How I (sort of) manage Donald Trump and the rest of the bullshit.

by renegademama

For the last two years, almost every Thursday night, I get together with the same two families. We rotate houses each week, meaning every 3rd week, the gang comes to our place. The other weeks, we go to one of their houses.

And we are a motherfucking gang. Six adults and 9 kids between us, aged: 14, 10, 5, 5, 5, 3, 2, 18 months and 6 months.

My friend Kristi suggested this. I would never be that smart. When she suggested it, I thought “Well that kinda sounds like alotta work” but answered “Yeah totally” because I’ve grown to not trust my judgment when it comes to things like this. I’ve found that life hands you some pretty interesting shit if you say “yes” as often as you can, even if your gut is all “No thanks I’m fine right here in Land That I Know.”

I’ve also learned that something “sounding like a lot of work” is a crap reason to avoid it.

And so, we eat together on Thursday nights.


We eat together through death and grief and illness big and small. Through depression and joy and arguments and just another boring old Thursday night. We eat together in the dead heat of summer and the rainy chill of winter and we eat through tantrums and squeals of delight.

The kids blend into one another, a giant ball of love and limbs that kind of rolls through the house in an air of noise, the tiniest ones following behind devotedly.

I’ll hold the baby. Mac will hold the baby. Somebody will hold the baby and somebody will cut the kids’ meat and somebody will deal with the finger that maybe just got smashed in the door. Also, they should stop doing that.

We kiss, hold, hug, redirect and discipline as if all the kids were ours. They are, I suppose, all ours.

When screams come from a bedroom we look around and ask “Which kid is that?”

If an adult’s back there, we have another cracker. We know our friend’s got it.

We know our friend’s got it.


We sit together through crying kids who haven’t eaten enough for dessert. We sit through BS times in marriage. We sit through alcoholic family members and no money and a little money and vacations and rounds of strep throat and on Halloween maybe we dress up together. We sit together through pregnancies, the expected and unexpected kind, and we sit together through newborn periods and husbands working out of town and questionable mental health.

Each week when I ask “What can I bring?” or read “My house tomorrow, 5:45pm,” I know soon I’ll be at a table with friends who are just friends because we are friends. If that makes sense to you, you are a fucking blessed human.

We pass baby clothes around and it’s less painful because I know I’ll get to see another baby in those pajamas, on a Thursday night, as if he were mine. We all live within a mile from each other. Sometimes we walk to each other’s houses.

Sometimes we stop for a couple weeks, but we pick back up. Right where we left off. Just exactly where we left off. We keep picking up where we left off like a little crew that won’t give up and when the world is crashing and pummeling around me, when 10,000 things are happening that make me feel thrown around at sea, the chair at that table with my friends becomes a 10,000 pound anchor.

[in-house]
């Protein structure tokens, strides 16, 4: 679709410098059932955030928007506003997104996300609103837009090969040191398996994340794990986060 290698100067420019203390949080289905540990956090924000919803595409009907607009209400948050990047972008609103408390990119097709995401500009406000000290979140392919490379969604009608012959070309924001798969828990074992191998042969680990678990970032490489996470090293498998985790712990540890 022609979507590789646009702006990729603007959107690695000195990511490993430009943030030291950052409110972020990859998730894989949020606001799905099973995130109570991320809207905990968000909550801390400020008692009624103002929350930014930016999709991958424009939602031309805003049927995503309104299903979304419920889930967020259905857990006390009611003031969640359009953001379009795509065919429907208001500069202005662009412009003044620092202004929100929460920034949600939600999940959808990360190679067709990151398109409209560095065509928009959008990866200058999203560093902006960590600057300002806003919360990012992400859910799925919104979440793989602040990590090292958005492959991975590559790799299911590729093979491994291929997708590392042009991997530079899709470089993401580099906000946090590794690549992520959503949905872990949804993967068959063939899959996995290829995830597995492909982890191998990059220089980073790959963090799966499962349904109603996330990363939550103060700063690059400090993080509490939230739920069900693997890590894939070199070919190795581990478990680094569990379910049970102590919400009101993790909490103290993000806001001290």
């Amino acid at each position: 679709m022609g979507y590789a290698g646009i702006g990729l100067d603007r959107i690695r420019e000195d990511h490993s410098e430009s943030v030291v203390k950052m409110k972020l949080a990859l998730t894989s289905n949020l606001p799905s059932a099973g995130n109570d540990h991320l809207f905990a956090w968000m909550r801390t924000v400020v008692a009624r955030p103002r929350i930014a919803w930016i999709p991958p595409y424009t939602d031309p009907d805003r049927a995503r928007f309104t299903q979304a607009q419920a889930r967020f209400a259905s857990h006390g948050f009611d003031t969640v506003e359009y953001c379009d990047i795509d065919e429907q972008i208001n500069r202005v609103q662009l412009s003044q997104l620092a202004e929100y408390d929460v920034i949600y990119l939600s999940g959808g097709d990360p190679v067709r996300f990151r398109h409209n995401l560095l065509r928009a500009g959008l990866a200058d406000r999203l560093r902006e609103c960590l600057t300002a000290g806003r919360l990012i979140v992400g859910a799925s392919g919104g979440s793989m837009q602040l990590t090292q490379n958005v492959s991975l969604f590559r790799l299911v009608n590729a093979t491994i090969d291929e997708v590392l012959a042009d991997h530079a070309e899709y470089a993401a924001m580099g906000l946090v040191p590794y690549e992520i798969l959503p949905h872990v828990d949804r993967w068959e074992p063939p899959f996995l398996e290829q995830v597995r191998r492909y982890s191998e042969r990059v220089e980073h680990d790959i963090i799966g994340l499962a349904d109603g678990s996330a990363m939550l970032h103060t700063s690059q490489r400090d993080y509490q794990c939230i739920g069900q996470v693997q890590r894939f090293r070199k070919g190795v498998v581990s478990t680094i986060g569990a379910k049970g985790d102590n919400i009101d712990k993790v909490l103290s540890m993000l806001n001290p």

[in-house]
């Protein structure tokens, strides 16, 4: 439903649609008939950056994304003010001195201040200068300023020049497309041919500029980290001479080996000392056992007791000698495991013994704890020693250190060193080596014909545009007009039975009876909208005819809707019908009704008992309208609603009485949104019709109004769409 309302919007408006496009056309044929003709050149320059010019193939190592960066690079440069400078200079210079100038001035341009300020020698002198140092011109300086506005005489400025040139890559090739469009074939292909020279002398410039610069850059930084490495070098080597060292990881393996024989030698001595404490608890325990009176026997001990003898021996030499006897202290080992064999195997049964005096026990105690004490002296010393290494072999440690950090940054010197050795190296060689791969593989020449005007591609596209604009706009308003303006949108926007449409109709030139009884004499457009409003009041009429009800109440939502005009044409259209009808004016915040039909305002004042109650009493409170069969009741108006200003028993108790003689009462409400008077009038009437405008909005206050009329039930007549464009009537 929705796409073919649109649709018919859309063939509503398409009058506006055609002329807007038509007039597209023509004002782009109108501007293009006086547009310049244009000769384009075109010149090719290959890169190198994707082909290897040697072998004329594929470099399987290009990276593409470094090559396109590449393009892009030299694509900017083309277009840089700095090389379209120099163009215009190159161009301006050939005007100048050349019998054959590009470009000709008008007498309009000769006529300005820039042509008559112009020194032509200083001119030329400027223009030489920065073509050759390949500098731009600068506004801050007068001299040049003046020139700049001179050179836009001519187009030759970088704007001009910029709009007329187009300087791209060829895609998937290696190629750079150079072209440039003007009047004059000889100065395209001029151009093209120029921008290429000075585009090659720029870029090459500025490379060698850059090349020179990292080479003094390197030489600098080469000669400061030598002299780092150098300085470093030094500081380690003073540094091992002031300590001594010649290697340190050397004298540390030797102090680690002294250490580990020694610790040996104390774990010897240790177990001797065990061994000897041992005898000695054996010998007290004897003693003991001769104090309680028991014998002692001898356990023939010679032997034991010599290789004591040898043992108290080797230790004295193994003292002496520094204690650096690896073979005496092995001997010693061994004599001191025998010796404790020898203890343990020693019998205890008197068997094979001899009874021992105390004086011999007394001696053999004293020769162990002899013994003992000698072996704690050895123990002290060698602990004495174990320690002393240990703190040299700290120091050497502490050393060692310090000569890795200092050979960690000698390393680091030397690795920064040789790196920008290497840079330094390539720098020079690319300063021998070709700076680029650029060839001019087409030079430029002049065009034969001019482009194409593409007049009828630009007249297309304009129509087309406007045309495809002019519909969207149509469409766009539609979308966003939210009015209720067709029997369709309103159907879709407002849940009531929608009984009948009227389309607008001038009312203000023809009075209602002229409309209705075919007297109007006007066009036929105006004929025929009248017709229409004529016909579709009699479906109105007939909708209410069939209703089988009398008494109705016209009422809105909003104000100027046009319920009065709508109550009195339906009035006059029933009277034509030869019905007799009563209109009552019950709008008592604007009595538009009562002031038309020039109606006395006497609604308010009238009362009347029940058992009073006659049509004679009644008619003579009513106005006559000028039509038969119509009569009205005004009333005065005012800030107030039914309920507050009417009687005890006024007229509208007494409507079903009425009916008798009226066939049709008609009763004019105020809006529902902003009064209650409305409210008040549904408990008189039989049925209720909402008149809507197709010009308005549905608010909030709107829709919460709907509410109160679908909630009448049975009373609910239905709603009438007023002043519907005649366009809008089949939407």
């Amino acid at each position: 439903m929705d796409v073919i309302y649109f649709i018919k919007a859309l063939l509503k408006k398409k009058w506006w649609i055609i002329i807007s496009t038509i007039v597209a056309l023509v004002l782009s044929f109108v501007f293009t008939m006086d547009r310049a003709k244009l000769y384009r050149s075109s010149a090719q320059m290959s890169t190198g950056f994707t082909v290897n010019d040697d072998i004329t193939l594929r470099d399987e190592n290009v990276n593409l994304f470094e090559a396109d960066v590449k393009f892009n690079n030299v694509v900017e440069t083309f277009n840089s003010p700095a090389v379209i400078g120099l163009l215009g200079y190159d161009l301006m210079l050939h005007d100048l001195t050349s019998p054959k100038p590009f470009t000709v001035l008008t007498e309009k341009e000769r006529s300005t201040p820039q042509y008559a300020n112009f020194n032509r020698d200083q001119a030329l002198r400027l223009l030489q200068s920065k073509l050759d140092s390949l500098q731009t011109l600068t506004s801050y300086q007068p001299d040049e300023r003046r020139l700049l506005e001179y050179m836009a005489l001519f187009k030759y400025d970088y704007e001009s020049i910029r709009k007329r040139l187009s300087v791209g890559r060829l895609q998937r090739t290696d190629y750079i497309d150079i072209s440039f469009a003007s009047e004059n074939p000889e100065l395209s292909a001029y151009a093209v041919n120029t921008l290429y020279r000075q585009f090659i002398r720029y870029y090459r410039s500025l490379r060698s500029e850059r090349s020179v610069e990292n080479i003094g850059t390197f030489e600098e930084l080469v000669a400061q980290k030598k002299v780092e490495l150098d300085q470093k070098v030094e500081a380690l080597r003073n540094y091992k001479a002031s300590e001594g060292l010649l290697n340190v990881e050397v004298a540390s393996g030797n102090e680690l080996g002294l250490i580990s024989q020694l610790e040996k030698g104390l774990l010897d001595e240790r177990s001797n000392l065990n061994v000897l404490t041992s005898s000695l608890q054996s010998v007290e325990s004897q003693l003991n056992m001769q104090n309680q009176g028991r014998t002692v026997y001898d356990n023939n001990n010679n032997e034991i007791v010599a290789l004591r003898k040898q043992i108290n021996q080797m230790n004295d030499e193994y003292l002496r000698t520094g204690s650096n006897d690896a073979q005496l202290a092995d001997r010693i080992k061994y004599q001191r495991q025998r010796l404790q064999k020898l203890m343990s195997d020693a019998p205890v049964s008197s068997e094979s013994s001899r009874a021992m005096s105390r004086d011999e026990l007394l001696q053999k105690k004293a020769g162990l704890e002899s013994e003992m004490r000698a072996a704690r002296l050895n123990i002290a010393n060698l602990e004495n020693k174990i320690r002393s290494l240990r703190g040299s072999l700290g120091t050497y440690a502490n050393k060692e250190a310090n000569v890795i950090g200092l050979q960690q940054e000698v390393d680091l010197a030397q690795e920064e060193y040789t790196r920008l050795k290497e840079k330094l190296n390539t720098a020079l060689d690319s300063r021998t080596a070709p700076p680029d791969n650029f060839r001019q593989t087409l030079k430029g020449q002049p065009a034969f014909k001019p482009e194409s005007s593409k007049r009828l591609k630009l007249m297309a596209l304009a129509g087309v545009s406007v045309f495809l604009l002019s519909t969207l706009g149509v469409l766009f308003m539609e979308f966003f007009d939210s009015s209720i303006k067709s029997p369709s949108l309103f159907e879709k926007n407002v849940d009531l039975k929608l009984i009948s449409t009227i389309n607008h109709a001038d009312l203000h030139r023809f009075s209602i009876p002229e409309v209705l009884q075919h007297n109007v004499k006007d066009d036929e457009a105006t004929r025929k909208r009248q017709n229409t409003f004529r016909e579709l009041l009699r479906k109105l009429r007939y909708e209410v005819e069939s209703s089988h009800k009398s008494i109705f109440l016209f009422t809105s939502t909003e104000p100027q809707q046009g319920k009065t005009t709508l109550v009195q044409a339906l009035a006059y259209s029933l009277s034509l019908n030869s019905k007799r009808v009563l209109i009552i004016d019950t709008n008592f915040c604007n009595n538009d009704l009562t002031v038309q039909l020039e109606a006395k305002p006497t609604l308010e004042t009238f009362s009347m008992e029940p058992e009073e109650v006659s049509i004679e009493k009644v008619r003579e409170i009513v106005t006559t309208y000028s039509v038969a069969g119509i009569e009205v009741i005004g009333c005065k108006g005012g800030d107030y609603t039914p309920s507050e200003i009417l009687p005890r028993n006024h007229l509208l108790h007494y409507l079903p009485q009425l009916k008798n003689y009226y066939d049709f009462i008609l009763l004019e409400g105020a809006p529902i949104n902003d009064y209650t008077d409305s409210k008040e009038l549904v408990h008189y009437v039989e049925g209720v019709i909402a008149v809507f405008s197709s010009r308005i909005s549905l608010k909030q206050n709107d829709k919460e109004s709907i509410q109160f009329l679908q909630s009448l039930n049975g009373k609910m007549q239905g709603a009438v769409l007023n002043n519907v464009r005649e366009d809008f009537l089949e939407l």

A built-in support system. A group of humans who already know because they’re already there. They’re always there. Sick? Soup. Depression? Company. New baby? Both. Out of town? Plants watered.

We know our friend’s got it.

I watch the three girls who’ve known each other since birth, in each other’s clothes, now they’re in a tattling stage. We tell them as they come, one by one, that they can work it out with each other. We laugh. They’re getting big. Ava and Rocket sit with us now at the adult table (none of us have a table big enough for 14 people). We talk and talk and talk. We get interrupted again and again and again. We get up, we clean up, we get annoyed, we discuss revisionist history, and a maybe a trip snowboarding this weekend. They all come out of the room without clothes. Somebody just poured water in her plate. Arlo is snatching toys. The three-year-old is on time-out. The baby’s nursing.

Everything is just as it should be, this Thursday night.


In times like this, when mosques are being fire bombed and Muslims spat upon and planned parenthood shot up and San Bernardino shot up and all the schools shot up and all the life bombed and Donald Trump white supremacist hate-conjuring as if the Japanese Internment never happened and old friends are dying and getting sick and newer ones too, and, and.

Each Thursday I sit at a table with my friends and our whirling-dervish mayhem, good food and love become a tiny shelter in an insane unjust bullshit world. It’s all falling apart, out there, it seems, but tonight we share something we made or they made for me, taking in the love of humans still in my arms, now in my arms. Our kids. Our bellies. Lives move on and on and yet stay right here at our table.

We don’t have to talk about it. We just pick up where we left off.

Our kids are the ages of the ones who died in Newtown. We don’t have to talk about it. We will, for a moment. For a moment somebody will say something, but probably not much else, as we sit down and serve ourselves and smile at the 2-year-old who just removed her clothes for the 10th time tonight.

What beauty. What luck.


People, I never tell you what to do, but I’m telling you this: Get yourself a crew. Find them. Show up. Cook some food. A lot. Pick up where you fucking left off.

Every time. Just pick up where you left off and know they’ve got it.

Know your friend’s got it. None of us were made to withstand the weight alone.

Mac kissing the head of a baby who isn't ours but is kind of ours.

Mac kissing the head of a baby who isn’t ours but is kind of ours.


Two spots left in my January writing workshop.

February is half-full.
Join us now!


(Also, hang out with me (well, via video). I’m way less batshit than I appear in my writing. LIES I AM WORSE.)